Journalism: How I Learned to Hate the First Amendment
Hardly a word in our lexicon can be more laden with images and
rhetoric, and meaning. From the
ill-used housewife who is ‘a slave to her stove’, to the real life
slaves in our own history, bondage is an uncommonly bad result of human
ingenuity—how can I get someone else to do my dirty work, preferably for
The slaves in this
country were liberated 137 years ago but the revolution is not complete and
Martin Luther King’s dream is unrealized.
We are getting there, but certainly not fast enough for most of us.
The question recently became, is slavery really still the issue?
Some seem to want to make it so by demanding reparations for Blacks
As an adjunct to the
reparations issue, another significant ugliness resurfaced in the
Mr. Horowitz took a look
at slave reparations, the payment to American Blacks for the sins against
some of their forebears, and thought they were such a bad idea that he
created a document titled Ten Reasons
Why Reparations for Blacks is a Bad Idea for Blacks-and Racist Too. Then he
had the temerity to try to place this document in college newspapers.
He met with marginal success on the placement issue, only 32 of 73
college papers accepted the ad, but the 41 refusals spoke volumes and
Horowitz came away with a home run, irrespective of what one thinks of his
views. The wheel was reinvented
and 19th century slavery in a 21st century setting,
that is, whether those who are not responsible for what happened owe
anything to people who were never involved and whether all children are
fiscally responsible for the abominations of some children’s great, great,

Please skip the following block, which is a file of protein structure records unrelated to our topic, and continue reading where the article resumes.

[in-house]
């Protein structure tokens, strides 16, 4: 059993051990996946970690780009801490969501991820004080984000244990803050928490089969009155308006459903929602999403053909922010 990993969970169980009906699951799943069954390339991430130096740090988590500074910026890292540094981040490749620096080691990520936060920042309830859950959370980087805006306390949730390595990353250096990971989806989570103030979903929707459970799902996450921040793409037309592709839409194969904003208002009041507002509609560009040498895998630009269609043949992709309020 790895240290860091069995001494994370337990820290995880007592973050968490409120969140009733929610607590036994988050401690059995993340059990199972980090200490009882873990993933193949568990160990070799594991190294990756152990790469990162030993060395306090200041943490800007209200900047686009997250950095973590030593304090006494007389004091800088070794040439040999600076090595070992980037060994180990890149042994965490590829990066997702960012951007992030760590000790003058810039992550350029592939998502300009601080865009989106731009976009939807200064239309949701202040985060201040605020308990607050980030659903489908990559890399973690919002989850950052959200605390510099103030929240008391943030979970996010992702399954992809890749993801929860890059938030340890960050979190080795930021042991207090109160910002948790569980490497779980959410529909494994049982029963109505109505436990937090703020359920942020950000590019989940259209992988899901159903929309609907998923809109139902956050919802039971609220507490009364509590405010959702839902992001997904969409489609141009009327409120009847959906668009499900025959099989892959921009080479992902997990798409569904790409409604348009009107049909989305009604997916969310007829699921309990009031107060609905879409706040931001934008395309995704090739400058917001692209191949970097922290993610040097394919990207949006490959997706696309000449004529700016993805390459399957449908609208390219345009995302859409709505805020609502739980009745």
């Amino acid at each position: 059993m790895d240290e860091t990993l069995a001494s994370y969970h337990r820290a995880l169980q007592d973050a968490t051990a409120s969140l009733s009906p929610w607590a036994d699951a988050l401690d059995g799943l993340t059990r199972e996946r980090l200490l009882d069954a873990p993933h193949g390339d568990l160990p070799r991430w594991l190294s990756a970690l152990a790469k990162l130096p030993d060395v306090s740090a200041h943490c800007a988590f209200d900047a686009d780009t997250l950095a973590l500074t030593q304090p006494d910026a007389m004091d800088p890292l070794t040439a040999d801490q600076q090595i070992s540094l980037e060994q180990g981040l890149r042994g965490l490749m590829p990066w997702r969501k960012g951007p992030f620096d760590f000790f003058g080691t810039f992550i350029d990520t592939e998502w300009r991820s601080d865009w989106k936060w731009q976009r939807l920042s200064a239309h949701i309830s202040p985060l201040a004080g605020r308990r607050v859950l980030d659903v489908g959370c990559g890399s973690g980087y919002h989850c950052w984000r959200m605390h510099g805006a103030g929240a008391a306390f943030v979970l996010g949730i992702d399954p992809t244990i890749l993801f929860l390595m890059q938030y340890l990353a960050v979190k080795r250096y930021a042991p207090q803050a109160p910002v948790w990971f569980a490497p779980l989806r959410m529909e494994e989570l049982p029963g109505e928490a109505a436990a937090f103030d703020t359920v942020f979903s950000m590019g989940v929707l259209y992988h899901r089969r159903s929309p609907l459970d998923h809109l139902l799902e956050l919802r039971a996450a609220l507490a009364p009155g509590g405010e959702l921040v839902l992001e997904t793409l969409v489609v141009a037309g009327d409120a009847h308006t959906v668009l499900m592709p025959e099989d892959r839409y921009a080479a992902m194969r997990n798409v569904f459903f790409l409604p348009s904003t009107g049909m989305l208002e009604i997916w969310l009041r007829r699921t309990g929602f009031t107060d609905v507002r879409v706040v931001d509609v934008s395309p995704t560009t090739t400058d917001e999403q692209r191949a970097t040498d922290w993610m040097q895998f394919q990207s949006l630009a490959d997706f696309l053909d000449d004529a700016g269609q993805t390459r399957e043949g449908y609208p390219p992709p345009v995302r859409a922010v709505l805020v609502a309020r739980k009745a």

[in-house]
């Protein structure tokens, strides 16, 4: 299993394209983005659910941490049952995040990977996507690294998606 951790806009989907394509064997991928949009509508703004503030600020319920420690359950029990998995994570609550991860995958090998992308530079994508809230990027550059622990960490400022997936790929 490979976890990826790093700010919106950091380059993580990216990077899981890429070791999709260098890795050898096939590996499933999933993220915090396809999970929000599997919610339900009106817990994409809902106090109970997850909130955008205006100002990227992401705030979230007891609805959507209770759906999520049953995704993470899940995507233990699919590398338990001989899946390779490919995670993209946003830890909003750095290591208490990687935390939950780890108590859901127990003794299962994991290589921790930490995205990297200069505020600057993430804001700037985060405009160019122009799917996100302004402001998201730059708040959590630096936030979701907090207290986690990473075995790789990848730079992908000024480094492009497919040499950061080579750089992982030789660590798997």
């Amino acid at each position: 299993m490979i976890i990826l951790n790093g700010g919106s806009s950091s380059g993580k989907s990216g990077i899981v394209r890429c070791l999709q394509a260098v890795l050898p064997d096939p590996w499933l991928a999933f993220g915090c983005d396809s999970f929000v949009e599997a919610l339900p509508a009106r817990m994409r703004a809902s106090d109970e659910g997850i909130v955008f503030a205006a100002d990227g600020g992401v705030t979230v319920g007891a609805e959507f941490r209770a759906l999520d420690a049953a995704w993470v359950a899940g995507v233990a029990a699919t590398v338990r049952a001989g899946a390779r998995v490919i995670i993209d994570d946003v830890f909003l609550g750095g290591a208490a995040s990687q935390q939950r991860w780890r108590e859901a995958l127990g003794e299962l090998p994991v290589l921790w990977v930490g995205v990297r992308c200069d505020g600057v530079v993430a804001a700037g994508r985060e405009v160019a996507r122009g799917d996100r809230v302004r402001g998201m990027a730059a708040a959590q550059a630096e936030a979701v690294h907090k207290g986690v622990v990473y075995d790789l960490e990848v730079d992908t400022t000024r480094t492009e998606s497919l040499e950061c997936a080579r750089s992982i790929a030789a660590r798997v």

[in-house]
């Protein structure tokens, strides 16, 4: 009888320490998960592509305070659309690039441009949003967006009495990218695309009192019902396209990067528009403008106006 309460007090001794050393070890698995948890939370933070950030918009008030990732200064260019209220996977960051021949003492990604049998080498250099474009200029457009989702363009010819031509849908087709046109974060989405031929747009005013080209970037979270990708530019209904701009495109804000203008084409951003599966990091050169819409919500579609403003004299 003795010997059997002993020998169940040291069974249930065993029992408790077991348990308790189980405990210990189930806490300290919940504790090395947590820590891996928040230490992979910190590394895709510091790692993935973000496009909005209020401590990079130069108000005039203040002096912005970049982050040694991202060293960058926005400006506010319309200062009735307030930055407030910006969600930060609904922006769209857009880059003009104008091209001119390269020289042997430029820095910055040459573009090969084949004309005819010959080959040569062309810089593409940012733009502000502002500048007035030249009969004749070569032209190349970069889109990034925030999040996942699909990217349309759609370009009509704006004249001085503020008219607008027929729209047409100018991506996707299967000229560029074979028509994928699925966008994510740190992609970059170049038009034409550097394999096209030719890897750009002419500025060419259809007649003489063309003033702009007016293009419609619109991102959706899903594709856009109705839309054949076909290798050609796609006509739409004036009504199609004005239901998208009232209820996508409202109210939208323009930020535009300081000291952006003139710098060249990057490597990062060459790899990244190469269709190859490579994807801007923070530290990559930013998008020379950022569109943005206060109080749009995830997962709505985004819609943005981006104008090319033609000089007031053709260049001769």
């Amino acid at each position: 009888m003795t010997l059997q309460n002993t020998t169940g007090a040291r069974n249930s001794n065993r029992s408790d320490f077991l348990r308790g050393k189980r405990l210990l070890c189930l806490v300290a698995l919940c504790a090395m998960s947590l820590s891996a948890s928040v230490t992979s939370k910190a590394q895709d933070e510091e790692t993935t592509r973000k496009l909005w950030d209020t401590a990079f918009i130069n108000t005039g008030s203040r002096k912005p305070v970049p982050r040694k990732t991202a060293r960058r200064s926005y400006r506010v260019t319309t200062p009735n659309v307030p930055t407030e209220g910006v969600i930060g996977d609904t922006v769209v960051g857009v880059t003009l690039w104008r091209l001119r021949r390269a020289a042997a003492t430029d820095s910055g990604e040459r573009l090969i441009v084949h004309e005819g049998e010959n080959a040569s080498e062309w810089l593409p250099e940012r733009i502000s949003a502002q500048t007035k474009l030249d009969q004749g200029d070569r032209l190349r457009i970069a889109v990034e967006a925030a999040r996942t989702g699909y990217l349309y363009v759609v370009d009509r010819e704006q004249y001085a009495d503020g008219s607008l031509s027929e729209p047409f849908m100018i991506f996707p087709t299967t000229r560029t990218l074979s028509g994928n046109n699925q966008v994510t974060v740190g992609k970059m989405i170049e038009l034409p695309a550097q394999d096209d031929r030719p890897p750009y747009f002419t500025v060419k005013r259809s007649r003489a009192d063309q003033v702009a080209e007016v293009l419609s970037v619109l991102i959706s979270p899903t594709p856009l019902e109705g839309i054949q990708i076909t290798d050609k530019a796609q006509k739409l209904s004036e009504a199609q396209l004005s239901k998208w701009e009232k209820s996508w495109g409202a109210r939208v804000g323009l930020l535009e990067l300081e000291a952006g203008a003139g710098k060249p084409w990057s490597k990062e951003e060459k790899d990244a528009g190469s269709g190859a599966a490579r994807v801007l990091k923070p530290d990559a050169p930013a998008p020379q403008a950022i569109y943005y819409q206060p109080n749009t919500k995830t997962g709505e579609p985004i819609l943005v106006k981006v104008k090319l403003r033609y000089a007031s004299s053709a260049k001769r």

great-grandfathers, is only a small part of the issue.
The sad part is that some folks, or to put it more directly, some
academicians don’t want Horowitz’s ideas to see the light of day.
He wants notoriety, surely, but he also wants discussion.
In essence that is what David Horowitz is about.
But discussion, at least about this idea, is not what college
administrators, faculty advisors and sometimes student editors who are
trained under them want.
Sound like the stone
age? Think about this: the
student newspapers at a majority of the colleges refused the ads simply
because they were controversial and, more to the point, politically
incorrect, at least from the point of view where Blacks are seen only as
The Brown students,
bless their hearts, said the theft was a ‘political act’ entitled to as
much protection as the ads, but, of course, the ads received no protection
as a result of their larceny. Their
political defense holds water only if you don’t know the difference
between free speech and a free ride, and when school administrators did
nothing to the thieves, thereby not only condoning the act, but encouraging
it, the message board became inflamed. Firebrand
rhetoric meets the bludgeon of suppression and no one wins.
Or don’t they?
Horowitz contends he has
to be aggressive to make his point, his opposite numbers claim a similar
obligation. The pen has always
been mightier than the sword, and it is no less so here.
The $20,000 Horowitz wanted to invest in the ads to get the
discussion moving was met with $20,000,000 in free publicity, and sympathy
for his views because of sympathy for his plight was widespread.
Mob sponsored censorship shoots itself in the foot yet again.
In journalism, not just
the writing and reporting, but the responsibility part as well, students
have to go through the learning curve. J-school
newspapers are where Constitutional fundamentals are supposed to come first,
in this instance on campuses across the country they came last.
Academia admittedly leans left, but this time it fell out the window
and landed on its head. Having
made the news instead of reporting it they did themselves and their students
a disservice and made Horowitz, as the press has so many times, look
sympathetic as a political figure and brilliant as a business person.
Free speech isn’t just
a phrase, and it isn’t just part of our foundation, it is our essence.
When academia tramples on it, it isn’t just bad form, it is
spitting on who we are. In this
case the administrators, faculty advisors and student editors who turned the
ads down reached into the bottom of their tool boxes and pulled out
arrogance. So often academics
decry the transgressions of one or another sector of
Reasons Why Reparations for Blacks is a Bad Idea for
Blacks—and Racist Too can be
found at www.frontpagemag.com/horowitznotepad.
This article first appeared in Conservative Battleline.